Before teaching the foal the giving of the foot, you must ensure that the foal is well balanced and that you can handle or stroke every inch of the body without resistance. The foal should be well responsive to the lead and stand quietly while being haltered.
To start the lesson, stand facing the foal at it’s front shoulder, turn to face the rear of the foal, then drape the lead rope over your “near” arm (the one closest to the foal) ensuring a foot or two of slack. Run your hands down the shoulder and leg to the foot and attempt to lift the foot with the barest of touch. The foal may lift the foot and if it does, only hold it lifted for a moment before setting it back on the ground.
The foal may not lift the foot and instead, place weight on the foot to resist lifting. It’s normal, as a horse is unbalanced on three legs and feels vulnerable. It’s up to you to teach it to balance on three legs and stand quietly for farrier work or emergencies. To prepare the foal for lifting the foot, continue to stroke the leg and foot while attempting to lift in steadily increasing pressure. If the foal continues to stand on the foot, run a hand up the leg to the “chestnut” just above the knee and squeeze this area with the fingers. This is a nerve point that makes a reflex action of lifting and bending the leg. Capture the foot as it comes off the ground with the other hand and hold it suspended for a couple of moments, then set it back down. The foal may try to pull the foot from your hand. Retain a hold on the foot and ensure you are the determining factor of setting the foot back on the ground. Stand back up and give the foal a few moments to think about what just happened. Then repeat several times, spacing the lessons apart to allow the foal to understand what is being asked for and the fact that it isn’t painful. Repeat the lesson on the other forefoot.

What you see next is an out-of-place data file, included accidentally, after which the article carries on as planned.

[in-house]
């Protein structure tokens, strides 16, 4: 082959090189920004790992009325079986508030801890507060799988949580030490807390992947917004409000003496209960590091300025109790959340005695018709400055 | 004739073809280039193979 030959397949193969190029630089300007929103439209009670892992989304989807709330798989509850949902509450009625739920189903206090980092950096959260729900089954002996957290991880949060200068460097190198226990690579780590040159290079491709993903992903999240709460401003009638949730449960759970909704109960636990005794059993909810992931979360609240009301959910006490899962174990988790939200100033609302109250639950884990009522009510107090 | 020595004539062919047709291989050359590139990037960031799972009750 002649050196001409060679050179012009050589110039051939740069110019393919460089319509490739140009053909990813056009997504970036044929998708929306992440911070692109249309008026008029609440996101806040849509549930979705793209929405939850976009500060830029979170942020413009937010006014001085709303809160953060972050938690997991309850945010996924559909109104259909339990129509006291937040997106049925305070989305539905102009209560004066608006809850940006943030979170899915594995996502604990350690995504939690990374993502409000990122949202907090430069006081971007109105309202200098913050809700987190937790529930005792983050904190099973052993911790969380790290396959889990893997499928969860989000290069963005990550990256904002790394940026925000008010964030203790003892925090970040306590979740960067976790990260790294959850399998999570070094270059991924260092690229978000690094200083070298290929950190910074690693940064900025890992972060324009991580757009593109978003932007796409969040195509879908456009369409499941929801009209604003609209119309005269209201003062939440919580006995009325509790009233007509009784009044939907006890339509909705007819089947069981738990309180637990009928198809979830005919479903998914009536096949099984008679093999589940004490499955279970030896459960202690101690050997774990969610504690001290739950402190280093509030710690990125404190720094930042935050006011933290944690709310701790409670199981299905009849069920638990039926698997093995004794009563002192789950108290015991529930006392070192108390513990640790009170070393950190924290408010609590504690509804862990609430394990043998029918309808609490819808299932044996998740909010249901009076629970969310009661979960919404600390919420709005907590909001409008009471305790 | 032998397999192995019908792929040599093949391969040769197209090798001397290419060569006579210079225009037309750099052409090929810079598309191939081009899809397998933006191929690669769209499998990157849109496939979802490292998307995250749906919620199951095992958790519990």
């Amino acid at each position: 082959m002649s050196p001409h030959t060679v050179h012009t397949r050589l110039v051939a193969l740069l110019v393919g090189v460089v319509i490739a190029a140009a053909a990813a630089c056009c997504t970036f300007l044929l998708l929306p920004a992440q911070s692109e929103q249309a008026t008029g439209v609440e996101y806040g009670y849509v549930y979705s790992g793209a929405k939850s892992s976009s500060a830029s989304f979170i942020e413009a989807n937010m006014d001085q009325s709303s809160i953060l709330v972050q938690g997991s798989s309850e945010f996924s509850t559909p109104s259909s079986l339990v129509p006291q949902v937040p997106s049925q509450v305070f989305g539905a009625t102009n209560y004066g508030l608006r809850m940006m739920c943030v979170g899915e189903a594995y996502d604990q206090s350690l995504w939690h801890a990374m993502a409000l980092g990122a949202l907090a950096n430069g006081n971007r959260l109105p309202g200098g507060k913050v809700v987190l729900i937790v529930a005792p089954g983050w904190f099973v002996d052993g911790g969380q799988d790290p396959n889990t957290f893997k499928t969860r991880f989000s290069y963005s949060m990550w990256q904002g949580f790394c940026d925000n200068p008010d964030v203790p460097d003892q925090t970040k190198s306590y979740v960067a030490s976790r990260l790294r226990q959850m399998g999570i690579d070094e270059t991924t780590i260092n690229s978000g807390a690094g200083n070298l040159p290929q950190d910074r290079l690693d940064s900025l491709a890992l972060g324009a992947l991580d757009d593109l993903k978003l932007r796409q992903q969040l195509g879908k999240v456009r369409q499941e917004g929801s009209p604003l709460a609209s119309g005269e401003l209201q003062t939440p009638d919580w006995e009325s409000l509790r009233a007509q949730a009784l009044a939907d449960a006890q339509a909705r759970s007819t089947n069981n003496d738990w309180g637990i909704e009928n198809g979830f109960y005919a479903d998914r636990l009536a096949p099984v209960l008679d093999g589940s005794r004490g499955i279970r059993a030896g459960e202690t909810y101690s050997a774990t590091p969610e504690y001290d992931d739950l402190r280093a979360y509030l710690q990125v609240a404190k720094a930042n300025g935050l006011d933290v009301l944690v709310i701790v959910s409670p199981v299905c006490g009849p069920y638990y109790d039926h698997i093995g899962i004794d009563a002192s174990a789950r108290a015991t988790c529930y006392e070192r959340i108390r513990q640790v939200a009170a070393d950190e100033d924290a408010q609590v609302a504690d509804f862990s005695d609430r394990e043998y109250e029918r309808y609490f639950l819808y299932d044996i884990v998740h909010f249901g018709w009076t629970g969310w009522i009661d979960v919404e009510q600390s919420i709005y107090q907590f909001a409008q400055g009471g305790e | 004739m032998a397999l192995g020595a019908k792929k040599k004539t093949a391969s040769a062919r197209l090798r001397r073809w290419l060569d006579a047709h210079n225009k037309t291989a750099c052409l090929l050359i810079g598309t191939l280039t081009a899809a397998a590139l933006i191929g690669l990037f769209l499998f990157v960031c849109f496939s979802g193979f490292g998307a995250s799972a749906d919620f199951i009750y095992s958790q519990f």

Giving the foot of the rear leg is a little different as even a foal can cause injury here. The automatic reflex of the horse to kick is constructive of three separate movements. First the horse must shift its weight to the front, and then lift the rear leg toward the belly and then project the leg and foot out behind. These are automatic reflexes that we can take advantage of. First, stand just behind the shoulder of the foal at its ribs, and then face towards the back of the foal at about a 45 degree angle. You want to be sure that you can stroke the foal down its flank and butt without injury. Stroke the foal several times and ensure it is calm and quiet.
Next, stroke the foal’s butt and continue the movement down its leg to its foot. Some foals will raise their leg toward their belly in the first part of the kicking movement and you can capture the foot and just hold it at this point. (It’s called “cocking the hammer”.). Hold the foot slightly elevated toward the belly for just a few moments and then set it back down again. Repeat several times.
If the foal stands on the rear leg/foot, simply lean your weight into the foal at the flank and press on the knee joint while lifting the foot. Hold quietly for a few moments and then set the foot back on the ground. Repeat several times, and then do the same on the other rear leg.
Remember patience is the key. Stay calm and be patient and remember you are teaching a young foal lessons on proper behavior, just like teaching a young child. A horse always learns something from it’s interactions with people, whether it’s the right thing or the wrong thing is up to you. NEVER EVER approach a horse or foal in anger. ALWAYS walk away if you feel yourself getting angry.